Please do not take the rankings into consideration when choosing between these two schools. The rankings are horribly done and have basically not value outside of the top 50 schools. There is currently a 12 way tie for 84th place, which shows how accurate they are. They are publicly condemned by the ABA, AALS, and LSAC. The reason for this is that this is literally how the rankings work- a scantron rating a school from 1-5 is sent out nationwide and a judge in Nebraska checks a box for CUNY a school they have never dealt with before. Read this article from LSAC http://www.lsac.org/LsacResources/Research/GR/GR-07-02.pdf and you will understand the ridiculousness that is the U.S. News ranking system. If you were choosing between NYU and GGU the answer would be pretty obvious, but nobody cares if you attended the 114th best or 128th best school. For that matter nobody cares if you attended the 78th or 114th best school. You are either an elite school or your not.


Kurt Cobain

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Re: CUNY vs. GGU
« Reply #3 on: April 23, 2011, 11:39:51 PM »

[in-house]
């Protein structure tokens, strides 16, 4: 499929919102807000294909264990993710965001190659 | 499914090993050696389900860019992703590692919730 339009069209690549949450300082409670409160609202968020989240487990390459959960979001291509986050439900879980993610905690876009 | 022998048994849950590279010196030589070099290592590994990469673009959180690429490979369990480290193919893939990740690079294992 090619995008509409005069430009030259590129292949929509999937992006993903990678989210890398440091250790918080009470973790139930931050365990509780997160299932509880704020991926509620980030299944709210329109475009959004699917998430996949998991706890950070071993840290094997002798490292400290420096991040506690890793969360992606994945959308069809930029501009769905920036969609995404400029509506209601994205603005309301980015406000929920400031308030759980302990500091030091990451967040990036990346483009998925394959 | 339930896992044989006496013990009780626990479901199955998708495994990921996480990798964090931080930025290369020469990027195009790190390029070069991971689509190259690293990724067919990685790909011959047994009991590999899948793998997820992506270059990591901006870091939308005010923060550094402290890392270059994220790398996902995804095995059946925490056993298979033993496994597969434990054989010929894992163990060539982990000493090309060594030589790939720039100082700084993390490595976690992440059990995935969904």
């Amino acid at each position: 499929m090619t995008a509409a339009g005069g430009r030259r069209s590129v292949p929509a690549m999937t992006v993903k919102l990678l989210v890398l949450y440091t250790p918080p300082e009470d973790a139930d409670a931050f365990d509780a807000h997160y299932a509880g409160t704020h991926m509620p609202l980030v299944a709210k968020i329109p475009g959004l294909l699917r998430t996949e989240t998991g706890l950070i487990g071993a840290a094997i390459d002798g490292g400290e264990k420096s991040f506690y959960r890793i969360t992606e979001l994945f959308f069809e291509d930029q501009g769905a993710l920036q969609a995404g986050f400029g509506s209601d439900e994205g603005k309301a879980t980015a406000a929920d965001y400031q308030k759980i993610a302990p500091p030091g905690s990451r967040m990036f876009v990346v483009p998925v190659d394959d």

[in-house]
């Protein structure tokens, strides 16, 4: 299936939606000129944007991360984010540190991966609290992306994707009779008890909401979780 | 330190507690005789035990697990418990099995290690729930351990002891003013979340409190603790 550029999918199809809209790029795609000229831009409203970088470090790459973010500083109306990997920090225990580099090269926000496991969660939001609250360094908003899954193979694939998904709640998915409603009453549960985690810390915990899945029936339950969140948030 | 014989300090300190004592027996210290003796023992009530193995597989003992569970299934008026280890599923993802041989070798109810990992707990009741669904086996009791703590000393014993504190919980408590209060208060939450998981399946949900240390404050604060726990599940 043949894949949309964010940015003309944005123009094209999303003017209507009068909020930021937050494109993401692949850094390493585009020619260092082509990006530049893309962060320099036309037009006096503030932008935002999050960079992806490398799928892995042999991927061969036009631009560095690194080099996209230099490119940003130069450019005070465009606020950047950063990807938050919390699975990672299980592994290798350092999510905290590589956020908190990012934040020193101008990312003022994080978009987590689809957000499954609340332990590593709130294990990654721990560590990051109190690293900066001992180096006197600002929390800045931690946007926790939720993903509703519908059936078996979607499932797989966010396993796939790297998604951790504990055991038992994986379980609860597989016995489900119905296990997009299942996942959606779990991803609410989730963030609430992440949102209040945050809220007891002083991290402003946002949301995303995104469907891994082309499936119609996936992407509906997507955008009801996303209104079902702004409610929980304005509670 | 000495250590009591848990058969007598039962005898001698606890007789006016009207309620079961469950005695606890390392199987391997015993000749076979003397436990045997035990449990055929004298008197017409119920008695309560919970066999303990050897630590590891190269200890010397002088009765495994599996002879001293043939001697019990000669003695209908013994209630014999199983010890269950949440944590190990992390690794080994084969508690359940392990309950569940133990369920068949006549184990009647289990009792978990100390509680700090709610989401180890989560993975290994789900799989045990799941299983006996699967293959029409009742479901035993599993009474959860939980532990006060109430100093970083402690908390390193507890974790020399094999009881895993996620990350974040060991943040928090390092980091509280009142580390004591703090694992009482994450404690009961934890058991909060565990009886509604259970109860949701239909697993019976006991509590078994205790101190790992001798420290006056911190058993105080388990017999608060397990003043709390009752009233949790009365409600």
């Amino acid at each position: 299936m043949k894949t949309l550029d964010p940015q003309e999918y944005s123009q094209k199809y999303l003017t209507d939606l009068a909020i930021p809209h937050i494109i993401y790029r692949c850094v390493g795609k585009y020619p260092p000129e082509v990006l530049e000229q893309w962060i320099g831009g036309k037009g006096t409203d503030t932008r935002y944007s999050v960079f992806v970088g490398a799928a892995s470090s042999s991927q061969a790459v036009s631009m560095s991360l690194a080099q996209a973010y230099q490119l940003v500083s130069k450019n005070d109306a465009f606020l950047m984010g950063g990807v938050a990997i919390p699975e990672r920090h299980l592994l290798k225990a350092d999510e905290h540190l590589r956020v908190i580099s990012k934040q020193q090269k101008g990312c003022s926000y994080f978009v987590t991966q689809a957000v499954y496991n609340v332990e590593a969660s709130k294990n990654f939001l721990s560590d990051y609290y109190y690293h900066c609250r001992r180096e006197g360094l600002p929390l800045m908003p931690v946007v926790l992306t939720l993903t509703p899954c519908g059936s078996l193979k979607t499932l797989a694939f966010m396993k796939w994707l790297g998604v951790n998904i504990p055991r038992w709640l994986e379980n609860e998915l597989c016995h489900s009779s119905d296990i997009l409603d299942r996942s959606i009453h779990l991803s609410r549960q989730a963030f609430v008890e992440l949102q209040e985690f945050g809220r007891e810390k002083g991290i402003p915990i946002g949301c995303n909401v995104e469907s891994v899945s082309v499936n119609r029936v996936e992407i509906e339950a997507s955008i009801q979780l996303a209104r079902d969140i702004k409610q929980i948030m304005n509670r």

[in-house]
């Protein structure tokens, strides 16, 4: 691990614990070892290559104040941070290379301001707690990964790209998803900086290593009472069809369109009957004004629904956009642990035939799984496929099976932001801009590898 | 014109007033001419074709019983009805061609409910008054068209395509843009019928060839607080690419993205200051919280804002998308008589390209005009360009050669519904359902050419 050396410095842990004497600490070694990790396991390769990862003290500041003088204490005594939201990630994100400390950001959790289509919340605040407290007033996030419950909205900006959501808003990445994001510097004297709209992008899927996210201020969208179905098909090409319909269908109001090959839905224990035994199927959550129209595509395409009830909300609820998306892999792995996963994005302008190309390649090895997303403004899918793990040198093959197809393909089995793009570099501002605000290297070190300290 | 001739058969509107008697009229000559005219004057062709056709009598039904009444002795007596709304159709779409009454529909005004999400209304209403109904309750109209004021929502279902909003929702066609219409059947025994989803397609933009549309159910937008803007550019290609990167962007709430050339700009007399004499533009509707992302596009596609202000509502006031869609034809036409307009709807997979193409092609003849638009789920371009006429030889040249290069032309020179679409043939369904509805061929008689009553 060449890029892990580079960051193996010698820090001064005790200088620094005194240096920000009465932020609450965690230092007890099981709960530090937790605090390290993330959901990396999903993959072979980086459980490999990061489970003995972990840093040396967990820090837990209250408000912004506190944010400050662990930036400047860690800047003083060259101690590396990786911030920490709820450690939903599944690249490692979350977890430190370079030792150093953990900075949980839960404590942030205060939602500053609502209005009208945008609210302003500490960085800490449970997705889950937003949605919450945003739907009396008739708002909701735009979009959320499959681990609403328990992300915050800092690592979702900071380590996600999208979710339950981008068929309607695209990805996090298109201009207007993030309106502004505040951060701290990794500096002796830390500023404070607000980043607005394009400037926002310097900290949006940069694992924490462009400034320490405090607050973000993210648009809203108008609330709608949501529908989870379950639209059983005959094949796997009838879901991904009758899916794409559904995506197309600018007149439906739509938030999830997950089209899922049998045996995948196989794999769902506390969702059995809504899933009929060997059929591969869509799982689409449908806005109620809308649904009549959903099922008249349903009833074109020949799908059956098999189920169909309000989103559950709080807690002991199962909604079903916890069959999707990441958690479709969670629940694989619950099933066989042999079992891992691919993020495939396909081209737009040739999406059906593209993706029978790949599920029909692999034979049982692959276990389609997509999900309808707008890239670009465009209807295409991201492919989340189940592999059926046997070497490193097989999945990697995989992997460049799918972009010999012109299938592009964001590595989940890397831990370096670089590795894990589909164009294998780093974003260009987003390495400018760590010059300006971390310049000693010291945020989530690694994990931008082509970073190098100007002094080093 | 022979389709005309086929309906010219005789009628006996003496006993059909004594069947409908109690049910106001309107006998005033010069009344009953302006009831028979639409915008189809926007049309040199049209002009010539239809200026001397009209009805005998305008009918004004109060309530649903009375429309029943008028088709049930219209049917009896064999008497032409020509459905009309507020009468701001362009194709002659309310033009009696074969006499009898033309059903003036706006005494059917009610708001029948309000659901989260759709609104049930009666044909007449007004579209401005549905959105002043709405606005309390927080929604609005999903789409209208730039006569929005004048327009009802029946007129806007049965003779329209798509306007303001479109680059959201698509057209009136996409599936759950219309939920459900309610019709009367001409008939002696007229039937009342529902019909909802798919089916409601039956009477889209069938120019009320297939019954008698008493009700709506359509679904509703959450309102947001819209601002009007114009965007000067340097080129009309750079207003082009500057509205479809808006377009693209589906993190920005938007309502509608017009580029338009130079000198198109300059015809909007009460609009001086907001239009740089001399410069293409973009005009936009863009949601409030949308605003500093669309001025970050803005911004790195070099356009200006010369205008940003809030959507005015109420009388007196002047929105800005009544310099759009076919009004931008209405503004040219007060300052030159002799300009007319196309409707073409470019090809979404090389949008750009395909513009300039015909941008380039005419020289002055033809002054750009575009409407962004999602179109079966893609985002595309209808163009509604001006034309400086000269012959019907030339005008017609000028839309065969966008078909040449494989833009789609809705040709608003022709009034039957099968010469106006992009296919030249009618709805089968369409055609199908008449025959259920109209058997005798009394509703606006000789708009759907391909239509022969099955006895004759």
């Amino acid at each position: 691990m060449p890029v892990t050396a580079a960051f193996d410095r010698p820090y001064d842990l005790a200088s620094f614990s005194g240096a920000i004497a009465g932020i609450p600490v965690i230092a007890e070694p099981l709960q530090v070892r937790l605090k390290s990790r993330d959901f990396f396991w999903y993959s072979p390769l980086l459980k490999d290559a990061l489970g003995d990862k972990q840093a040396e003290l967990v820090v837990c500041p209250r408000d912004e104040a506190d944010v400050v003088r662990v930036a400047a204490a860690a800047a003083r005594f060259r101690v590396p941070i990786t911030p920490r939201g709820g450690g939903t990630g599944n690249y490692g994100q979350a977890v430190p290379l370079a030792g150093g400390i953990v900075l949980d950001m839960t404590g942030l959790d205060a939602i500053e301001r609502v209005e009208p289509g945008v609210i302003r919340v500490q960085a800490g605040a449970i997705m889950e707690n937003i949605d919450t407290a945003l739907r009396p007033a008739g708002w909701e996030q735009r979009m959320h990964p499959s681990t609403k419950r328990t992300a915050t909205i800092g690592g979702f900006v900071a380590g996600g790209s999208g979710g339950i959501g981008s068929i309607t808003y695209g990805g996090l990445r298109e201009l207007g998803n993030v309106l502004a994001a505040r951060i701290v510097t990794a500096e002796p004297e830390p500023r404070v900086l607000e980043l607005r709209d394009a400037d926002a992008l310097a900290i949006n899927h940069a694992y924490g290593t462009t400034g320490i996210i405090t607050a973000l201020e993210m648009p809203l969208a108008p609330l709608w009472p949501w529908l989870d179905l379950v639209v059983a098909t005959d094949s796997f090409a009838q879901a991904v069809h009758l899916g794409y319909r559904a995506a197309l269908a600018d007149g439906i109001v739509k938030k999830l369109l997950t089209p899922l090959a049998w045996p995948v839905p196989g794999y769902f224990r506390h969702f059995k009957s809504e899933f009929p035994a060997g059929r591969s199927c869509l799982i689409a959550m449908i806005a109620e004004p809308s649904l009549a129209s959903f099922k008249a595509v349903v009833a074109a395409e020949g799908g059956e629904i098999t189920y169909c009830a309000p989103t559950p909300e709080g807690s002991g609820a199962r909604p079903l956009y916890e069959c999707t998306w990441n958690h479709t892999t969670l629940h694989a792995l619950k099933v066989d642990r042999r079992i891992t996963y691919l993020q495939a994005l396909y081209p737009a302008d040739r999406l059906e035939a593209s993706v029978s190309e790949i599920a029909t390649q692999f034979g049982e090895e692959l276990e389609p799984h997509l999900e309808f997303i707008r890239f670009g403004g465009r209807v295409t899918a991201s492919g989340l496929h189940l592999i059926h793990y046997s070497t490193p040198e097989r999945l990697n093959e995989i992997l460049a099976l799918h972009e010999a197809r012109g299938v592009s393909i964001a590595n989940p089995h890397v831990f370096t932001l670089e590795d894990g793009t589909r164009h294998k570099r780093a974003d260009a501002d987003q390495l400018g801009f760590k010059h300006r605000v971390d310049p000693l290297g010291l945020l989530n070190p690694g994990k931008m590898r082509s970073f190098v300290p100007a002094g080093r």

Hey guys, thanks for the feedback. To answer some questions, I'm considering GGU because I would like to live/work in the Bay Area. I didn't get into any other schools in the Bay Area, so obviously my only option is there. And yeah, the tuition is a HUGE consideration for me. I also definitely want to get into public interest, so overall I just think CUNY makes the most sense for me. But that being said, I would like to end up in California. I would love to go to school in NY, and even start my career there, but EVENTUALLY I would like to work in SF. So I guess what I'm asking is, would I basically be stuck in NY forever if I don't go to school in CA? Or with some experience could I move out there and find a job?

And also, your posts are both implying that I would have no chance of starting my working career in CA if I go to CUNY, correct?

bigs5068

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Re: CUNY vs. GGU
« Reply #4 on: April 24, 2011, 12:21:07 AM »
If you are interested in public interest GGU has a lot of public interest programs. I don't know if all schools have the work-study program, but if you work for any government office D.A, Public Defender, Judge, etc GGU will pay you even if the organization can't afford to and this reduces your debt. I did that last semester at the Public Defender's Office and I got an additional 3,500 bucks. You could do that every semester and summer and earn 21,000 so that helps. GGU in a lot of ways is the CUNY equivalent in the Bay except for the tuition. GGU also has PILF, but I think all schools have that. It is a grant for public interest lawyers and bottom line is that GGU can open a lot of public interest doors in the Bay Area.